Local newspapers and print journalism in general have seen their struggles in recent decades as declining revenue leads to cutbacks. Now Google wants to fill the growing gap in local coverage by funding a project which lets artificial intelligence take over some of the writing.
Google announced they’re granting the Press Association $806,000 (€706,000) to help build software that would write 30,000 local stories a month. The Press Association will partner with Urbs Media, a startup supplying open data stories to newsrooms, to work on a software project dubbed Radar (Reporters And Data And Robots).
To be clear, robots are not taking over the work of reporters. Journalists will pick stories to run and create templates covering a wide range of topics like crime and health. And the Radar tool will localize the story using large public datasets.
we need to be investing more heavily into high-quality journalism and journalists with the funds at hand.
The grant is just part of Google’s Digital News Initiative (DNI), which aims to support innovation in European digital journalism. The hope with Radar is that it can supplement reporters’ work by scaling localized and regionalized news the paper may not be able to cover otherwise.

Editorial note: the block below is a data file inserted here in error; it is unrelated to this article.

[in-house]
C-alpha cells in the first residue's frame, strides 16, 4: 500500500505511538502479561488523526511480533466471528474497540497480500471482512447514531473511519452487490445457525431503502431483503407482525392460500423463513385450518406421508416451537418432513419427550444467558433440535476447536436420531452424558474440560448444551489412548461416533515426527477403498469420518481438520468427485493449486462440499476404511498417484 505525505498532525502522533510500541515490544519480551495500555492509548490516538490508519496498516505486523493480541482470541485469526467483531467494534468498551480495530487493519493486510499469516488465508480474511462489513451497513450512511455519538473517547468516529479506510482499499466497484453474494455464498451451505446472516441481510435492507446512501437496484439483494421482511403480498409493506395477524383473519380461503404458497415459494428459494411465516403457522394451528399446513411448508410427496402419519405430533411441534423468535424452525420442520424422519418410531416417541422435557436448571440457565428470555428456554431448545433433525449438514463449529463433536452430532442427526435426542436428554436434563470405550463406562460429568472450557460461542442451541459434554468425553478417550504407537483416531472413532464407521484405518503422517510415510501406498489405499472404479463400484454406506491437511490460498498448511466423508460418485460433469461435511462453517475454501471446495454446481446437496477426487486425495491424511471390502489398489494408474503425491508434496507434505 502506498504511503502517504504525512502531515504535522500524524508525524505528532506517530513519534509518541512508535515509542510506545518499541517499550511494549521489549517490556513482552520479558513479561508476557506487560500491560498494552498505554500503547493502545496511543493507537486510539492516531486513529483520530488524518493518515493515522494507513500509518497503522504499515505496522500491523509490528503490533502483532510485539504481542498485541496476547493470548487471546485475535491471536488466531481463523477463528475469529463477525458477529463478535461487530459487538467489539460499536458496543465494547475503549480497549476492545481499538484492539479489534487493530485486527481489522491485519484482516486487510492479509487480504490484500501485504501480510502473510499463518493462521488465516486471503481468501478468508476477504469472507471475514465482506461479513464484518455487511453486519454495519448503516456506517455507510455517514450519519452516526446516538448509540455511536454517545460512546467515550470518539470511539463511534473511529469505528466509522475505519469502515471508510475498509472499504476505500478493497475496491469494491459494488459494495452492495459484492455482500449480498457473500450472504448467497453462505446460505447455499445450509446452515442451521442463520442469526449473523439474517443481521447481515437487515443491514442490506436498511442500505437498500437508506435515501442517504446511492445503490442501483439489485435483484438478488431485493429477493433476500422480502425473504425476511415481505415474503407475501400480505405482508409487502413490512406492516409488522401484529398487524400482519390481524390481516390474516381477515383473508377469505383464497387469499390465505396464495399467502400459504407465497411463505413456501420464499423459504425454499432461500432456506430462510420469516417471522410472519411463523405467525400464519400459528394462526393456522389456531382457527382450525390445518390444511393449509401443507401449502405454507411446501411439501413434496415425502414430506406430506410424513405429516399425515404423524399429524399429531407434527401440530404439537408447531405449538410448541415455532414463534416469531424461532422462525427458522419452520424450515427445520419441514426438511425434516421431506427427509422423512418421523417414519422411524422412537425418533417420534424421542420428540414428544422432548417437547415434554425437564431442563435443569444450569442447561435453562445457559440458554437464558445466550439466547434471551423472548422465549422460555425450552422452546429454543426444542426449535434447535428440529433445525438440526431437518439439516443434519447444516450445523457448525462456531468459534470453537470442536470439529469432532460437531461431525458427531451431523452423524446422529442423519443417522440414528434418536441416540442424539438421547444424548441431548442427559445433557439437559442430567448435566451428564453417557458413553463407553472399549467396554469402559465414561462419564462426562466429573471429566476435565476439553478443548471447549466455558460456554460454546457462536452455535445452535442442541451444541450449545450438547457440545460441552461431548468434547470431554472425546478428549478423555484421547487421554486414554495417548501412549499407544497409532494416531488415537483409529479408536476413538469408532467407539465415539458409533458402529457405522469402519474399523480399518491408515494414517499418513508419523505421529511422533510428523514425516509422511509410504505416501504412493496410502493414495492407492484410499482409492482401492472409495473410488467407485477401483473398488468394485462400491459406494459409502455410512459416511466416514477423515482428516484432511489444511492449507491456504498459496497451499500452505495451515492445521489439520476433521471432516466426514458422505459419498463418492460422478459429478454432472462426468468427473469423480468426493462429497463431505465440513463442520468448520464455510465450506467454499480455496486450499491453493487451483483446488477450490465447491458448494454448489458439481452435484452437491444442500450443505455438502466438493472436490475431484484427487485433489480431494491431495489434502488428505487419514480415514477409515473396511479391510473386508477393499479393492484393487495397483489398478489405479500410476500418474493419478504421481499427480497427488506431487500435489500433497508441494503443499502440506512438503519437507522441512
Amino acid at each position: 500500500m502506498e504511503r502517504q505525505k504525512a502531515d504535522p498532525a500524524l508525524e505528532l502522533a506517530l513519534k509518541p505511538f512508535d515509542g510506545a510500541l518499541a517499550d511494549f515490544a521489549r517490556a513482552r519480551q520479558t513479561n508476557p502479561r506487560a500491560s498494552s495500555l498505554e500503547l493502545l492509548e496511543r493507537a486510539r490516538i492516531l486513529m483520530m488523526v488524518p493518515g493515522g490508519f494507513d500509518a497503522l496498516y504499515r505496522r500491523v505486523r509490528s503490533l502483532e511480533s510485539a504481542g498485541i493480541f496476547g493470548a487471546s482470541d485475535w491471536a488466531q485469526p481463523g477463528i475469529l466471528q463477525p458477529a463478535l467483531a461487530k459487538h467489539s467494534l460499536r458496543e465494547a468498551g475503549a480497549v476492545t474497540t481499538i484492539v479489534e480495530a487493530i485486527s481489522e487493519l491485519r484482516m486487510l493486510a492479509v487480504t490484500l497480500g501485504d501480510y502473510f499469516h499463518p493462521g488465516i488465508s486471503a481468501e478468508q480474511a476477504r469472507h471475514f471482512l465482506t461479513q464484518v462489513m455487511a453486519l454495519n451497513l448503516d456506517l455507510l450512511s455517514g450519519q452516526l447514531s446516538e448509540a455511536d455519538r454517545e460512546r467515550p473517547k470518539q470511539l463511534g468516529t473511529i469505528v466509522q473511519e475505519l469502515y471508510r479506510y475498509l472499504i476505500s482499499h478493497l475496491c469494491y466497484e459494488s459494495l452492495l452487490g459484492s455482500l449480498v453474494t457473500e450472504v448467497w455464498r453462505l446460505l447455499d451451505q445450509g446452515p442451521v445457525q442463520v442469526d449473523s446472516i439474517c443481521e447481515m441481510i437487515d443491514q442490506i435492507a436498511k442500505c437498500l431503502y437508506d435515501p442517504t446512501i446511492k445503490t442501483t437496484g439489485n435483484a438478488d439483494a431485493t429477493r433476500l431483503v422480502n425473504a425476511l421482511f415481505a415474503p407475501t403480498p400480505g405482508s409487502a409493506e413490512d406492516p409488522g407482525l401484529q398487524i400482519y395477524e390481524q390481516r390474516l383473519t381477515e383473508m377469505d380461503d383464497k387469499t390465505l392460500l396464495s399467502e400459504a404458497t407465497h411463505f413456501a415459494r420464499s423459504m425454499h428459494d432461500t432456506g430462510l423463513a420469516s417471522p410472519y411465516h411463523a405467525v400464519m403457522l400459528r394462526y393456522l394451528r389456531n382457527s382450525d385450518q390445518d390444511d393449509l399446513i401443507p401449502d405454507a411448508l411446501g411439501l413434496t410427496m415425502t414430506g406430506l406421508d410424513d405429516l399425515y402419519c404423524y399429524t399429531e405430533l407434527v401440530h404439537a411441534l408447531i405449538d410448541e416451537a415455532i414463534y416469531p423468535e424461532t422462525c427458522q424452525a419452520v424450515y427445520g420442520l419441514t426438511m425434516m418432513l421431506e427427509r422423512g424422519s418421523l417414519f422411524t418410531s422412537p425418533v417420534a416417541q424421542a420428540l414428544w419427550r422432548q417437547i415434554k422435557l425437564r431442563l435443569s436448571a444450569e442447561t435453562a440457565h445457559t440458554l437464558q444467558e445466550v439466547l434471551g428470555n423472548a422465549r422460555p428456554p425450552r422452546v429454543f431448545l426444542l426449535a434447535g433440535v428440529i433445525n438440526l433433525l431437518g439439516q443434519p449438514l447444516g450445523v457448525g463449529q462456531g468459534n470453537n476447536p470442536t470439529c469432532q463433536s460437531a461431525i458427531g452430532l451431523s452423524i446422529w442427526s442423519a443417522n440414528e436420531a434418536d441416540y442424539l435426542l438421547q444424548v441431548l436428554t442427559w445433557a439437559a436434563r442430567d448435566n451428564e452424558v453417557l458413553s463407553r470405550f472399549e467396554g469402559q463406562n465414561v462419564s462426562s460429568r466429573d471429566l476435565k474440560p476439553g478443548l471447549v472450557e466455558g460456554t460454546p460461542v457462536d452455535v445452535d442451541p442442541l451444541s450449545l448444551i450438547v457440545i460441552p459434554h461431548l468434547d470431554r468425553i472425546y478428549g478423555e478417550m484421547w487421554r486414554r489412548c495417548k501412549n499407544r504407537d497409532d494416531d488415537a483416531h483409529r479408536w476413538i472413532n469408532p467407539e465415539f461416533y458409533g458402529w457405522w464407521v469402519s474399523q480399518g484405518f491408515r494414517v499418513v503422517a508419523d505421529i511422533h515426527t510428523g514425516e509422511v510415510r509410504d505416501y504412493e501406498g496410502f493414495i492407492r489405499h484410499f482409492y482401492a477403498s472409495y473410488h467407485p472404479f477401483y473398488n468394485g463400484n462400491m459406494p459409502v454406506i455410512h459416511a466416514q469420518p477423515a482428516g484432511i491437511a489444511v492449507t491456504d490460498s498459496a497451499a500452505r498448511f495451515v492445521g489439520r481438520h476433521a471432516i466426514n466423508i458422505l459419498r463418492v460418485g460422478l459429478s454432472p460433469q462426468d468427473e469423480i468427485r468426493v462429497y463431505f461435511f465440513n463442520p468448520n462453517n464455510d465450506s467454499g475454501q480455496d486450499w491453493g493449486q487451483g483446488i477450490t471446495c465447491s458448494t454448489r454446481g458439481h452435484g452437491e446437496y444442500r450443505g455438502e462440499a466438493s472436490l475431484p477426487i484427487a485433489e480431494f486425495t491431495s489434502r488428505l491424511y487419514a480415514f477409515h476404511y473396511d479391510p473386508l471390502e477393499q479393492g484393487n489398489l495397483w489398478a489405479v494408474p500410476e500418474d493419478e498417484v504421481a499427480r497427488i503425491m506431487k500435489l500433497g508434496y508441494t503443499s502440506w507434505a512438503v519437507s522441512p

Over here in the U.S., various papers have for years used AI to write stories ranging from sports coverage to earthquake alerts. It’s been a promising and generally welcome advent. Afterall, if machines can take over the time-consuming grunt work involved in scouring through data or sourcing photos, then the journalist can spend more time on the craft of informative storytelling.
But the shift does come with some concerns. Even if newsrooms around the world assure us AI isn’t taking away any real reporting jobs, we still face the problem of shrinking staff sizes and the loss of local coverage. Without real reporters investing their time into keeping politicians accountable and investigating leads no other institution will, we could see important stories go untold.
Tim Dawson, President of the National Union of Journalists in the UK and Ireland, says “we need to be investing more heavily into high-quality journalism and journalists with the funds at hand.”
“The real problem in the media is too little bona fide reporting,” Dawson said, according to the Guardian. “I don’t believe that computer whizzbangery is going to replace that. What I’m worried about in my capacity as president of the NUJ is something that ends up with third-rate stories which look as if they are something exciting, but are computer-generated so they [news organisations] can get rid of even more reporters.”